This has been a terrific personal year for finding bird nests. I’ll go several years at a stretch without finding even one (I am, of course, not counting robin nests) but this season I’ve been luckier than normal. The Phoebe and Cooper’s Hawk (see here the female on the nest as of this morning) were great finds, along with at least three Red-winged Blackbird nests. I can now add Gnatcatchers to that list. I didn’t originally find this particular one, however. It was located by a friend who described the location to a tee. In the case of a gnatcatcher nest, finding even a well described nestspot can be a challenge. Frankly, I probably wouldn’t have found it on my own, but find – or re-find it- I did.
Blue-gray Gnatcatchers are distinctive little birds if not entirely forthcoming. They are better known by their hissing little call than by their appearance. These tiny slinking birds tend to stay high up in the branches and force one to break a few neck vertebrae while searching for them. True to their description they are indeed blue gray. They have overly long tails and long insect eating bills (see above). Yes, they do eat gnats, although gflies, gmoths, and gcaterpillers are also consumed.
Although warbler-like, they are actually grouped among the so-called Old World Warblers and thus the non-warbler name. They do pale in comparison with our bright assemblage of New World Warblers, but there’s something about that silent “G” in the name that gives them some kind of distinction. It puts them in the club with the likes of other silent starters like Gnomes and Pfaltzgraff . I wonder if Gnomes use Pfaltzgraff China? I really don’t Gknow.
The whole point of this discussion, however, is to introduce you to that wonderful creation of nature called the Gnatcatcher nest. Probably the best way to describe this structure is that it looks like a giant hummingbird nest. The word “giant” (spelled Gniat by gnomes and transposing keyboardists) is relative. The Ruby-throated hummingbird makes a nest that is about the diameter of a Kennedy half dollar, while the gnatcatchers nest is twice that size. The resemblance comes from the heavy use of lichens and spider webs by both species for nest construction.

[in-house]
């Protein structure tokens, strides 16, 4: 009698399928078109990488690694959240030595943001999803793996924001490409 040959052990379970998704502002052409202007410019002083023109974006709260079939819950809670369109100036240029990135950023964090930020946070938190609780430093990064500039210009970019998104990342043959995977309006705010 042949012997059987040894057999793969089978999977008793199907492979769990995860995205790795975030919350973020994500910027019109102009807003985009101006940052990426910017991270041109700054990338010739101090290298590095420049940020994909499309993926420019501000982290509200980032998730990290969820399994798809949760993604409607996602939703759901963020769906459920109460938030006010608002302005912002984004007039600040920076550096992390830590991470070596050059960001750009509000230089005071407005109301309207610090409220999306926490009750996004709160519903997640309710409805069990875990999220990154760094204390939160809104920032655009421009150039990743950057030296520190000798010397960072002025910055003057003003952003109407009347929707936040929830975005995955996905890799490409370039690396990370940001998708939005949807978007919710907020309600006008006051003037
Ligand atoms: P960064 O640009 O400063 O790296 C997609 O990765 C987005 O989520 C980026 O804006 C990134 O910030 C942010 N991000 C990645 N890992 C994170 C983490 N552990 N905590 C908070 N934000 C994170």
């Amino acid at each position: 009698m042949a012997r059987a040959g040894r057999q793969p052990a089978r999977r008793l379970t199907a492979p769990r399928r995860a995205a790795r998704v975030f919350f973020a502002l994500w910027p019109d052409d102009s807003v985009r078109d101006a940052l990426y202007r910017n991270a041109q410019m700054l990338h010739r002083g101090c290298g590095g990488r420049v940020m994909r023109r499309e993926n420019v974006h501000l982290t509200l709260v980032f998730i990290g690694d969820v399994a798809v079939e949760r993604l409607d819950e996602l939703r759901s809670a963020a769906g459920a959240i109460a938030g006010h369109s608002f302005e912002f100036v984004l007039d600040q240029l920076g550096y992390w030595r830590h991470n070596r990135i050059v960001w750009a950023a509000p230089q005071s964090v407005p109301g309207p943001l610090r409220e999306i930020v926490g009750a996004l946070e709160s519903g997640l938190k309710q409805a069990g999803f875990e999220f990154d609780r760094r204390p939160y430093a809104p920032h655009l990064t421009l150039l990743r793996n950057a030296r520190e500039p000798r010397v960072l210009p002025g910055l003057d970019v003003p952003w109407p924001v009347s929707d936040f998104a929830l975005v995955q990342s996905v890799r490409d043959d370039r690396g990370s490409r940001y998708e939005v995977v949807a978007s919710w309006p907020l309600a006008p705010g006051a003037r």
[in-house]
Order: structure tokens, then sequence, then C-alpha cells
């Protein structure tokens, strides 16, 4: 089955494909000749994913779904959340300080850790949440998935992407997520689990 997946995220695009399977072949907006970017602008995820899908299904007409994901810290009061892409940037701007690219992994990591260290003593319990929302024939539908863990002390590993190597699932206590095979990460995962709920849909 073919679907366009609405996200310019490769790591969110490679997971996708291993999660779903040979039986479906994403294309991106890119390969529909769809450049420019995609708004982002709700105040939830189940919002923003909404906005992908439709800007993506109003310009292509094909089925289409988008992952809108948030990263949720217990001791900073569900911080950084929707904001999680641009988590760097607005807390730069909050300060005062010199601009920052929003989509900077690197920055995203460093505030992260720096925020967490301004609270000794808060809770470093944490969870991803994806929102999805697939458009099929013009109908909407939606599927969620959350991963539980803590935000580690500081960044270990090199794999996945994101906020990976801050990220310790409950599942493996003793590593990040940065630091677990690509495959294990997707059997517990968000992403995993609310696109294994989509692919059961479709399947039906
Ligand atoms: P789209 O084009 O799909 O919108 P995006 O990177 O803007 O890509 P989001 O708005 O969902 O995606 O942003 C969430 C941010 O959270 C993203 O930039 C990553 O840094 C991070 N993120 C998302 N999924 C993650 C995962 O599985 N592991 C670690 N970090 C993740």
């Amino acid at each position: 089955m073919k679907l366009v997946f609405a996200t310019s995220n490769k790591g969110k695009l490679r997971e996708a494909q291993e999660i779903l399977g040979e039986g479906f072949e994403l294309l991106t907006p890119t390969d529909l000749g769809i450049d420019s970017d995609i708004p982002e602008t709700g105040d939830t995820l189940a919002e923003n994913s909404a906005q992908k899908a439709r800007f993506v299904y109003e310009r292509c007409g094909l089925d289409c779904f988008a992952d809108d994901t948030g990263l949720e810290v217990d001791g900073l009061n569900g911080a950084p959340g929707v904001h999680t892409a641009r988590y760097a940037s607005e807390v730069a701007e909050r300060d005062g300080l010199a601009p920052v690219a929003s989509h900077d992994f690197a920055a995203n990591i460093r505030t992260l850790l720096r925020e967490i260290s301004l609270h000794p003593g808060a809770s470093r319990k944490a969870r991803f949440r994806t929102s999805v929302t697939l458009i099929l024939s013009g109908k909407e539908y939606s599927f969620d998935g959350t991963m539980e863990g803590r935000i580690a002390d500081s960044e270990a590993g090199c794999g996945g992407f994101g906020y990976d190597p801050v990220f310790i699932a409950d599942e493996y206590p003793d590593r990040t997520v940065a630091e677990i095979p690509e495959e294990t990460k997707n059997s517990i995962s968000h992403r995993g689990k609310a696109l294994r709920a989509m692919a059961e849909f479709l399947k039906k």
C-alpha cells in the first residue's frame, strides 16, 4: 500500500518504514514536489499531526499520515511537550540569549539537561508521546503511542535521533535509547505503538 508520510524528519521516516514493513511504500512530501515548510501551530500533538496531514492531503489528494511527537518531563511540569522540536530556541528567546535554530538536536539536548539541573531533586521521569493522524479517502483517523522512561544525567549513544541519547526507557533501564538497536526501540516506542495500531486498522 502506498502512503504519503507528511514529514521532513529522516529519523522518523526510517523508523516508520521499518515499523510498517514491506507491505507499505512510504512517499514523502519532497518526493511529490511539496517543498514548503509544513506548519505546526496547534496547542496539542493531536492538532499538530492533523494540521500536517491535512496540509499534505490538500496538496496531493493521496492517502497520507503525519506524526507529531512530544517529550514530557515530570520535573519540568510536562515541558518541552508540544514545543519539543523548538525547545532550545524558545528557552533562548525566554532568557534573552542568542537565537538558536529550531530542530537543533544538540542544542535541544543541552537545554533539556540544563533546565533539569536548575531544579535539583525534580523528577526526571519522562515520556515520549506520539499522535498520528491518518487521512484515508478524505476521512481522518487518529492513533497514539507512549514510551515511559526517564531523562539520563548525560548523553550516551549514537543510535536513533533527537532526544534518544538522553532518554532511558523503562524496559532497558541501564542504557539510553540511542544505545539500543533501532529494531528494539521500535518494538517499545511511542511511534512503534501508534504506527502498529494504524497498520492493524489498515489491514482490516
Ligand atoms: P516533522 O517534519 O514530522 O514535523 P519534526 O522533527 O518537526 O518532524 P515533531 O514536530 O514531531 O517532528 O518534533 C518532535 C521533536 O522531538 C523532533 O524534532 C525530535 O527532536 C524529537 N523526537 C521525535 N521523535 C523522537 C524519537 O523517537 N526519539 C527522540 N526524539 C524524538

Gnatcatchers appear to glue their nest directly to a branch rather than use a crotch to support it. They often employ spider webs to adhere the thing and then build up the walls with well-place lichens plucked from nearby trees (see earlier “construction shot” here). The interior of the finished structure consists of fine grasses and silky down. When completed, the nest looks more like a knot than a gnest (see completed nest below).
I watched the pair put the finishing touches on their knot (or is it gnot?) nest. Both male and female were engaged in the process. Each brought in a piece, placed it, and then nestled it in with a snug body wiggle (see the windy day footage here).
The only bad thing about finding a bird nest like this one is that you instantly begin to take some emotional ownership of it. You are compelled to watch the progress of the brood as if you are mother hen and worry about it like a Jewish Mother-in-Law. In this case, the worry factor has already kicked in. I do not doubt the persistence and vitality of the little artisans, but there is a cloud in their future. Cowbirds have been hanging around the location for many days now. These birds are nest parasites that lay their eggs in other birds’ nests. Their young eventually push out the native chicks and grow fat on the work of the unsuspecting adoptive parents. The Gnatcatchers have yet to start laying their eggs, so the cowbirds can’t do a thing as of yet.
I gknow there is gnothing I can do about it now except fret and look for more nests to worry about – and spend some more time admiring the Gnice construction work on this one.